Sunday, December 27, 2015

Inside Story on an Economic Development Project and Incentive Negotiation

Numerous articles have been written about economic development projects, the process and incentive negotiations. Among the latest is the Elon Musk and Tesla $5 billion capital investment and 6,500 jobs announcement to be located in Nevada. Fortune magazine and Peter Elkind did an outstanding job describing the timeline and interviewing key players.  I realize that this is somewhat dated, but it still worth a few words. 

This article is fascinating for several reasons. The first one is the sophistication of the Tesla team. The second one is several states at various times told the Tesla team we cannot honor your request. The third is the level of detail in the article. Fourth is the intense competition from seven states. Finally, the article gives a very good understanding of what this type of economic development is.

And what is economic development in this article? It is a zero sum game, you either win or lose. You do not get a trophy for second place. Economic development in part is about improving citizens lives and providing opportunities to do so. One of the best ways? A good job with a cutting edge company and/or in a leading industry. Economic development in this area is about competition or how do I ensure my community continues to make the cut. After all, it is about elimination, not about inclusion. Economic development is about analysis. The Tesla team kept asking or increasing the incentive demands. As some point, each state or area said no, our best deal is on the table. Economic development is about justification. The Tesla team would not have considered any area that did not make business sense. Incentives are icing and cannot make a bad deal good. Finally, economic development is not always about the biggest incentive package winning. At least not this this case.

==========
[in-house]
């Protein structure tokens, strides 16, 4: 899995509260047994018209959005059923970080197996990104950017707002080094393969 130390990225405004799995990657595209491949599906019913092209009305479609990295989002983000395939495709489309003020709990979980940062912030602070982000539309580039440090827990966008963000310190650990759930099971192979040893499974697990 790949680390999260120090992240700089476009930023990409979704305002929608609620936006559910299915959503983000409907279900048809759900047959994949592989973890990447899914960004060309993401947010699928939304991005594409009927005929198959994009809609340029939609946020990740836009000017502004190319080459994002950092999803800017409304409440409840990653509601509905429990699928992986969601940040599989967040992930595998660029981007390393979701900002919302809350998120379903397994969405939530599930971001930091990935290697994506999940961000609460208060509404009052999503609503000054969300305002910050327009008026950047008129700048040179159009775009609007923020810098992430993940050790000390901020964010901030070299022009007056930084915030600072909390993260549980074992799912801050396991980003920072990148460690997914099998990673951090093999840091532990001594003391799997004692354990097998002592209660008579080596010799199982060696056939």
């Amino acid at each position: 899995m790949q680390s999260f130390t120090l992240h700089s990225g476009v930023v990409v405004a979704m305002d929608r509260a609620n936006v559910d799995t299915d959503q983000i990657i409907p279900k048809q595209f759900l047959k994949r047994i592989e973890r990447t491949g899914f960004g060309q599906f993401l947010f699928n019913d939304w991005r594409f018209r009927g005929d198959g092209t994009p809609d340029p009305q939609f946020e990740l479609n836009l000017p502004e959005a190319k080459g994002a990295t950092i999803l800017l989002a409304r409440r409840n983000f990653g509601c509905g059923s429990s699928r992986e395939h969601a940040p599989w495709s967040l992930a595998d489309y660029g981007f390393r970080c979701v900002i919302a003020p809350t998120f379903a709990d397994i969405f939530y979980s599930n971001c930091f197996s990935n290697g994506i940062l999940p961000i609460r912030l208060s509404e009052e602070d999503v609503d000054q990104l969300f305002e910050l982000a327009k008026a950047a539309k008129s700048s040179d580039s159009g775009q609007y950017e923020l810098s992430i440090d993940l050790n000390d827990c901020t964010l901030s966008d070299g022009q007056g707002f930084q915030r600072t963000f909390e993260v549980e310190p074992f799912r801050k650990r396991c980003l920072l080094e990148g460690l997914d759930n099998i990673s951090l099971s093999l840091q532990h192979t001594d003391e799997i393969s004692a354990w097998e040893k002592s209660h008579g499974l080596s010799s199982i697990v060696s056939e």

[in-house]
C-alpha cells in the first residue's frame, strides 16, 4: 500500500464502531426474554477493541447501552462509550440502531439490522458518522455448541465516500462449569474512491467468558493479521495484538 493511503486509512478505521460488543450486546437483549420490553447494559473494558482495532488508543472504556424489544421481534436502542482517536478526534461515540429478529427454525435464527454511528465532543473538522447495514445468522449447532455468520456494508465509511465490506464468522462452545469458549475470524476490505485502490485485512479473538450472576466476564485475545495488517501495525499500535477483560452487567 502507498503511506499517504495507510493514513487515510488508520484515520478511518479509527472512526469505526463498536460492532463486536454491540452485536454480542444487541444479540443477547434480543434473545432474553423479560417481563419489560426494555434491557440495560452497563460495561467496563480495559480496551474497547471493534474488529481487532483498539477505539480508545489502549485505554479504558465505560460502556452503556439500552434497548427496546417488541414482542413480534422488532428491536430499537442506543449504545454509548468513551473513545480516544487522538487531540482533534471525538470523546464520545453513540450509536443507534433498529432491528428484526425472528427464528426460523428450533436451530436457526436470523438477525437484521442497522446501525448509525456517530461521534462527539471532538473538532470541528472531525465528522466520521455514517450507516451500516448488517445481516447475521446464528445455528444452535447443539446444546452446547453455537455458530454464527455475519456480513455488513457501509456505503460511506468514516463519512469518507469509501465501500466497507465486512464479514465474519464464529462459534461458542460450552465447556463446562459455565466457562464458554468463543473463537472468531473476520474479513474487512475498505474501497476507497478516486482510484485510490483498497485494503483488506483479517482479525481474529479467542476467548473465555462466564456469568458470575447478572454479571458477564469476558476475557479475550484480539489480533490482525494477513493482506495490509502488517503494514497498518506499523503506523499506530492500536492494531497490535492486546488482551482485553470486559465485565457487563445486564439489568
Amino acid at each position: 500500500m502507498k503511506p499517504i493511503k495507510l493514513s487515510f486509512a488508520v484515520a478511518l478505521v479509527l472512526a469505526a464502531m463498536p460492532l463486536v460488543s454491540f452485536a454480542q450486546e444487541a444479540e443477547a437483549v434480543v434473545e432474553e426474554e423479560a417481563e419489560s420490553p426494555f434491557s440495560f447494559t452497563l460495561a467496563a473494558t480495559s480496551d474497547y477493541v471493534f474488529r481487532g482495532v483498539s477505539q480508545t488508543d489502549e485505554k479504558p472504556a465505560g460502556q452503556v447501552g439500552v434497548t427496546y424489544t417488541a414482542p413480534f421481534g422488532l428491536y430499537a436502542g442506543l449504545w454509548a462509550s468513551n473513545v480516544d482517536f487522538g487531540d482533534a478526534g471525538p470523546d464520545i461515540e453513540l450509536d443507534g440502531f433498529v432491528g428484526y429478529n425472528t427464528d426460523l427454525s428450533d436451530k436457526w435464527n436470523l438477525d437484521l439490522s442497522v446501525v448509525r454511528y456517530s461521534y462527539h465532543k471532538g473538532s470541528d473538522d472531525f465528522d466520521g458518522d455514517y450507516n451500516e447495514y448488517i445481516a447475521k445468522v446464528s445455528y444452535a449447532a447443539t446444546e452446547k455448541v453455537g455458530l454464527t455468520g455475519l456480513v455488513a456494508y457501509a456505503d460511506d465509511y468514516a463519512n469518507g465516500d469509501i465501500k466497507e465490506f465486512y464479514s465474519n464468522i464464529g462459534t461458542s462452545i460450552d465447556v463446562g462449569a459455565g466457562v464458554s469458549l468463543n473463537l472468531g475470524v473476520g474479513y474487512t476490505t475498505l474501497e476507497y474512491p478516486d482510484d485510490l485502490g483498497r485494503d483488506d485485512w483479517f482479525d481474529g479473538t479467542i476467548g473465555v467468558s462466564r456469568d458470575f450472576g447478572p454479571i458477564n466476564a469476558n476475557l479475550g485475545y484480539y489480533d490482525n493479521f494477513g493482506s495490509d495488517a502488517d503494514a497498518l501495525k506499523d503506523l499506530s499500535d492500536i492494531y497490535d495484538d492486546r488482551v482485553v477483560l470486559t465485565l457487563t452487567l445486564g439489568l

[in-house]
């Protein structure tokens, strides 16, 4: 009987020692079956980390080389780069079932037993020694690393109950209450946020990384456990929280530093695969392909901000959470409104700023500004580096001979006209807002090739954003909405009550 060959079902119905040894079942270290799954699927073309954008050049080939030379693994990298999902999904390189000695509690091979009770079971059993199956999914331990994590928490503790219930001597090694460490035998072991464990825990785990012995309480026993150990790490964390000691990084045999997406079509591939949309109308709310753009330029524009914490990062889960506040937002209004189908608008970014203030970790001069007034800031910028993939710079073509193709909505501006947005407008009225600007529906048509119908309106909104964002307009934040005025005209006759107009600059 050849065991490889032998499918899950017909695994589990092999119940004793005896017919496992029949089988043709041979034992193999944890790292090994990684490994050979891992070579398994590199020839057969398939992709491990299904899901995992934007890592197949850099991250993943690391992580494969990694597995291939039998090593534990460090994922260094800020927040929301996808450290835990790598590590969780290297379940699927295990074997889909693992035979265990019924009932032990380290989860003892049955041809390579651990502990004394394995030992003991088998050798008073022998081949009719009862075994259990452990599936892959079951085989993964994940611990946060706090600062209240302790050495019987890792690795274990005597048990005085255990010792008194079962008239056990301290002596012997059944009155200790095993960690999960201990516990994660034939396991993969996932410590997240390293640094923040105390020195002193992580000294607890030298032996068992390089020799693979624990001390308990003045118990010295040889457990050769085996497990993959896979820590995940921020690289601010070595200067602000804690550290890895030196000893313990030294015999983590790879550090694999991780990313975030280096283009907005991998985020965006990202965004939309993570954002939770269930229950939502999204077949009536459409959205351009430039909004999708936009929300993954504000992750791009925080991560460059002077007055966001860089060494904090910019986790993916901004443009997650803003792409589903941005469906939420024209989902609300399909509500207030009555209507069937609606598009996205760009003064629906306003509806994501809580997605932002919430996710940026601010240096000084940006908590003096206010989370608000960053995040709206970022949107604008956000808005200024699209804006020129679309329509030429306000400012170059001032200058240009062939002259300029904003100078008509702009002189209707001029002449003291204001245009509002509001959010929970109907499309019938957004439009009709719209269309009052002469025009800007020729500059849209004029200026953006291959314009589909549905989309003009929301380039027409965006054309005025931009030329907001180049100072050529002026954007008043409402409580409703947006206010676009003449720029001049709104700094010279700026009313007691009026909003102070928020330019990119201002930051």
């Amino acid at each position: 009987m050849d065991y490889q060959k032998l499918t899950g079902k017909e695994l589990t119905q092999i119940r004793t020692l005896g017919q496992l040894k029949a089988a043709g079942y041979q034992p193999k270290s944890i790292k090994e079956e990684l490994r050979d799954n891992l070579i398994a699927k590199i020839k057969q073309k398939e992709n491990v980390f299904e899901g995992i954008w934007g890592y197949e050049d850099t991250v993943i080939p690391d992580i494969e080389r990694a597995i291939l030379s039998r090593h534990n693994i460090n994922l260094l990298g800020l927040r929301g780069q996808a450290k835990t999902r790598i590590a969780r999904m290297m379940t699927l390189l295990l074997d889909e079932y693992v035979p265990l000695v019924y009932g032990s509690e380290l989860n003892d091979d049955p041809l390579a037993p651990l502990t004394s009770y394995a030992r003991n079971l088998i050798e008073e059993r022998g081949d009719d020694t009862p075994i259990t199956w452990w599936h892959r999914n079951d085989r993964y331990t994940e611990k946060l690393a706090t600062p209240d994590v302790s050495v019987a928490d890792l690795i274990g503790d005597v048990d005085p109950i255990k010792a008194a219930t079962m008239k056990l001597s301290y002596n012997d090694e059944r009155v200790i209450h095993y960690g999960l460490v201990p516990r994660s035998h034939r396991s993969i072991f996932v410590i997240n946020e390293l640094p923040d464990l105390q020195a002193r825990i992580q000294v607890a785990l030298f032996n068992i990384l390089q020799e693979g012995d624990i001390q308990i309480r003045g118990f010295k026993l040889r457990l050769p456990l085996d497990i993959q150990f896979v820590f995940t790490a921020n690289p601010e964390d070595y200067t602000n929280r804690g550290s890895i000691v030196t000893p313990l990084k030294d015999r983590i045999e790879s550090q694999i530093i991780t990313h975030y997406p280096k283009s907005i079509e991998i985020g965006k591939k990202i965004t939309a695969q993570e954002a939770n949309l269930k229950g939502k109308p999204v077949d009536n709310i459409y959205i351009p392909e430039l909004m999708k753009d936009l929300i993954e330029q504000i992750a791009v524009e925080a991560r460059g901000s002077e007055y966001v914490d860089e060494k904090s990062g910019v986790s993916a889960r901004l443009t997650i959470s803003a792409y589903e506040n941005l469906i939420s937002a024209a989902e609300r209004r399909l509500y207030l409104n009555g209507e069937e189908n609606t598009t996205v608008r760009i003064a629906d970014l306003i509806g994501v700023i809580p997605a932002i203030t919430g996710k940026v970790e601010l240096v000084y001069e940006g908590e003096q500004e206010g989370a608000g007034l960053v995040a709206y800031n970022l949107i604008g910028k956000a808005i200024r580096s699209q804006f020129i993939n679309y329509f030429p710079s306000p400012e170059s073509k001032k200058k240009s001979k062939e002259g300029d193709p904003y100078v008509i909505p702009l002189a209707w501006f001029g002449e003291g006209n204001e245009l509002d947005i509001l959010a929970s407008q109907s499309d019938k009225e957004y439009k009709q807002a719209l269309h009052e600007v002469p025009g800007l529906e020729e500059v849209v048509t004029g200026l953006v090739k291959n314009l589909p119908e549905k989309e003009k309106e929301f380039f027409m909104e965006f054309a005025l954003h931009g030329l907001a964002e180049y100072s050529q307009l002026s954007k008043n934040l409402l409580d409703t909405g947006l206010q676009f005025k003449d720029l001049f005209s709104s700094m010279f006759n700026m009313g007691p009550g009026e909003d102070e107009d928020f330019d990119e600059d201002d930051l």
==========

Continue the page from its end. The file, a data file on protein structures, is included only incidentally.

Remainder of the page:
It is worth noting that Elon Musk, COB and CEO of Tesla, in 2007 negotiated a lucrative deal with New Mexico staff to build an auto assembly factory. Tesla then promptly abandoned New Mexico when California offered a richer incentive package. The Tesla team later said the New Mexico site would not work. Frankly, I find that hard to believe. Generally, by the time a sophisticated company team gets to serious incentive negotiating, the business case for the project in a specific location has been satisfied. In fact, I think the project was likely unworkable, not the New Mexico site. As you read the Fortune article, you will see the facility was built in California, experienced numerous production challenges and almost went into bankruptcy.

As you read the article, note the high level of sophistication of the Tesla team. They started out with an Excel spreadsheet covering 90 issues like labor availability, environmental issues, infrastructure needs, etc.

Additional Links:

Fortune Magazine article

Tesla Project Description

Nevada Project, Incentive and Proposed Legislation Summary.

Economic Impact Analysis

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